Heart disease risk factors can lead to a decline in brain function in both
younger and older adults, Dutch researchers report.
The new study included nearly 3 800 people, aged 35 to 82, who were checked
for heart disease risk factors such as smoking, diabetes and high levels of
"bad" cholesterol, and given tests to assess their memory and mental skills such
as the ability to plan and reason and to begin and switch tasks.
Those with the highest risk for heart disease did 50% worse on the
mental tests than those with the lowest risk. Two heart disease risk factors -
smoking and diabetes - were especially associated with poorer brain function,
according to the study.
The link between heart disease risk factors and reduced brain function was
seen in all age groups, the investigators noted.
Public action needed
"Young adults may think the consequences of smoking or being overweight are
years down the road, but they aren't," study author Dr Hanneke Joosten, a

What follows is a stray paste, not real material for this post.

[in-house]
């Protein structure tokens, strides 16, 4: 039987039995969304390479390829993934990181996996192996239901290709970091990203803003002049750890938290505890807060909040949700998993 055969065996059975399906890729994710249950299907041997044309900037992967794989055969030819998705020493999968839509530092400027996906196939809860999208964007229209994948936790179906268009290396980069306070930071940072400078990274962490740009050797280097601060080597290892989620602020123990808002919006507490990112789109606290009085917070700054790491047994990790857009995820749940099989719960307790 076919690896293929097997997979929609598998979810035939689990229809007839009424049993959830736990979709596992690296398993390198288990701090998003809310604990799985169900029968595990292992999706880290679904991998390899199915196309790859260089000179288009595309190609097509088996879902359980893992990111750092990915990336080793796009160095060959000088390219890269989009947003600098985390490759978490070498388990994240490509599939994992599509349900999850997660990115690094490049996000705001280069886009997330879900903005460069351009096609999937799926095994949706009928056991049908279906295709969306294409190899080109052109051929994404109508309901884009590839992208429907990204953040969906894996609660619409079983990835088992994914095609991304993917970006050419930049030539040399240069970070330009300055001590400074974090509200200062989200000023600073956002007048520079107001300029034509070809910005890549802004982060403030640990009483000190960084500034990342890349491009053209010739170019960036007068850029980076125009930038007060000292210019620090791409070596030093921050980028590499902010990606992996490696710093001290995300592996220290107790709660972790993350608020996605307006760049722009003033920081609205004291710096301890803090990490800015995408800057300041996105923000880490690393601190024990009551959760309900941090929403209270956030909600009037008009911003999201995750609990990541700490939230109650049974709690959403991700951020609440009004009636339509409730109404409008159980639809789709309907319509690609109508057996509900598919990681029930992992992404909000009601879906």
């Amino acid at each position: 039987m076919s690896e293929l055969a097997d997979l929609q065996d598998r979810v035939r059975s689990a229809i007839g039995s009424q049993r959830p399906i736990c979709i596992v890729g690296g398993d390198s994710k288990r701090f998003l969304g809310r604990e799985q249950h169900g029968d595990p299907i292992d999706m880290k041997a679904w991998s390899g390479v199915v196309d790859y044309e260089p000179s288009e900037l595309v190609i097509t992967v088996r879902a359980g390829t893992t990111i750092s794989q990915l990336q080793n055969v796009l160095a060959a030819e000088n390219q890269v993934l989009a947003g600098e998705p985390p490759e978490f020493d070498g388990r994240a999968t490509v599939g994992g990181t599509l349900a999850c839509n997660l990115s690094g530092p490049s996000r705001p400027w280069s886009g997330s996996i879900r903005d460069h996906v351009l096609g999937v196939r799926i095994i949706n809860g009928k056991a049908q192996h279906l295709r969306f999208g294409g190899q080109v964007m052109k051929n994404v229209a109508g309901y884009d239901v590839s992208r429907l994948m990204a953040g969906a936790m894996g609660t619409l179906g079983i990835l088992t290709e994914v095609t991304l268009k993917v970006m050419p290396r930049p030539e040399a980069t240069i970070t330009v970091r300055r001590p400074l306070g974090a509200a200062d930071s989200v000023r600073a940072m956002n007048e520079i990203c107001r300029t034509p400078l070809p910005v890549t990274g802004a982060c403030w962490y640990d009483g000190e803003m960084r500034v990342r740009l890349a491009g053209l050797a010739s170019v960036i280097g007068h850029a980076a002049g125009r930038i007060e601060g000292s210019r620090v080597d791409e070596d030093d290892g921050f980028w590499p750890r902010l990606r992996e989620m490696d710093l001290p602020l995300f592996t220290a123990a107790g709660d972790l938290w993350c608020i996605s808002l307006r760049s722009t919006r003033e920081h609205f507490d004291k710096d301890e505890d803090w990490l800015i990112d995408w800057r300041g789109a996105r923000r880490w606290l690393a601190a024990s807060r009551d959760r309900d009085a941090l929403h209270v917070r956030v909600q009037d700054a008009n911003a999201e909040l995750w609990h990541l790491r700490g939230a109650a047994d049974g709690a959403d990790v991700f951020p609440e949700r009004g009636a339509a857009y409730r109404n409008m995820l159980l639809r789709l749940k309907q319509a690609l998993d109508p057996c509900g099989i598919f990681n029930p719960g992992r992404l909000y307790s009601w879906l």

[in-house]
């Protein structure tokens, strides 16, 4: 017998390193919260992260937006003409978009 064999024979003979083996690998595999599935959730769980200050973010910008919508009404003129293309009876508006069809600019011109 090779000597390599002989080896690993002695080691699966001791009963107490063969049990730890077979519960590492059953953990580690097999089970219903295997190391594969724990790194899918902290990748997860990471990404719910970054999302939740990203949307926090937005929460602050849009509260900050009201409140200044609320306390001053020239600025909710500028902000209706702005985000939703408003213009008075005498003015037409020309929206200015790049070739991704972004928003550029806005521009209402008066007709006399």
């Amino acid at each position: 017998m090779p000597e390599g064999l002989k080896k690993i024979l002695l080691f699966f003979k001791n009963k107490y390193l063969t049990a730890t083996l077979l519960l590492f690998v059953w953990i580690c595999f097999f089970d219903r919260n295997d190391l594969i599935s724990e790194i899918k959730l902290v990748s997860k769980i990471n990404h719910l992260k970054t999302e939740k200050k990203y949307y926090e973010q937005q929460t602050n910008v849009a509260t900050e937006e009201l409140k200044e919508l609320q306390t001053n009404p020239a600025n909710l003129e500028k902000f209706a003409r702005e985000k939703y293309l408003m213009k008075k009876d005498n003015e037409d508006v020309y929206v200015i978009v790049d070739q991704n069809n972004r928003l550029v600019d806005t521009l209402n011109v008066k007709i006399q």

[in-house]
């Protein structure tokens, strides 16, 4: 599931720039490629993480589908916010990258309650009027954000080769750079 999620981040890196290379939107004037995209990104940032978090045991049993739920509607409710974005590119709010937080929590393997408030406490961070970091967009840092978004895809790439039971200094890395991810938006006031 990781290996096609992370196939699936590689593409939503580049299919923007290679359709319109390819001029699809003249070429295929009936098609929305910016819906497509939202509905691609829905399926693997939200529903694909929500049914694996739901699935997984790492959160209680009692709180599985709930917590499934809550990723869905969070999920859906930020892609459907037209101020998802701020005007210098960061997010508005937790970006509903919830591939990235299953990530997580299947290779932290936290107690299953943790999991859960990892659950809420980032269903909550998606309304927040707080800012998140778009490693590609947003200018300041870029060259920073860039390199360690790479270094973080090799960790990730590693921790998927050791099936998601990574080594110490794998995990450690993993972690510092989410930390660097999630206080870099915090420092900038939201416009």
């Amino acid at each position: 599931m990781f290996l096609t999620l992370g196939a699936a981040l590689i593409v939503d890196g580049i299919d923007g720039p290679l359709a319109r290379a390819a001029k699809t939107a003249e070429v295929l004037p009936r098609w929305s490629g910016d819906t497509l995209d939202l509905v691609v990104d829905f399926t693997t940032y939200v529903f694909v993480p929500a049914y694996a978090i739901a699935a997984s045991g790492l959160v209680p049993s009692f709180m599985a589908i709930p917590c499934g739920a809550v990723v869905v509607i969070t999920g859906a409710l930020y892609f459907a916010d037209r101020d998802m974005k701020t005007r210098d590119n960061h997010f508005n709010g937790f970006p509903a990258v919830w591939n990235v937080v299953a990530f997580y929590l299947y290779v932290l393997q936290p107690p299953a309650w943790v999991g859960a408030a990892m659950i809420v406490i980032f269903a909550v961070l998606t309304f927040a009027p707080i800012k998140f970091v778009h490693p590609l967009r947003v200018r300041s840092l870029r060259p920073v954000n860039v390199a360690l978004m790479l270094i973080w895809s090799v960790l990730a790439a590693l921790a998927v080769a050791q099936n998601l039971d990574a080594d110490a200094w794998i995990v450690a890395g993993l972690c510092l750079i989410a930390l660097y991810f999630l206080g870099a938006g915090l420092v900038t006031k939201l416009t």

nephrology fellow at the University Medical Center in Groningen, the
Netherlands, said in a journal news release.
"Most people know the negative effects of heart risk factors such as heart
attack, stroke and [kidney] impairment, but they do not realise it affects
cognitive [mental] health. What's bad for the heart is also bad for the brain,"
She said doctors need to be aware of this link between heart disease risk
factors and brain function decline, and more public action is needed to reduce
heart disease risk factors.
"Smoking cessation programmes might not only prevent cancer, stroke and
cardiovascular events, but also cognitive [mental] damage," Joosten said.
The association between heart risk factors and poorer brain function seen in
the study does not prove a cause-and-effect relationship.
The US National Institutes of Health outlines steps you can take to reduce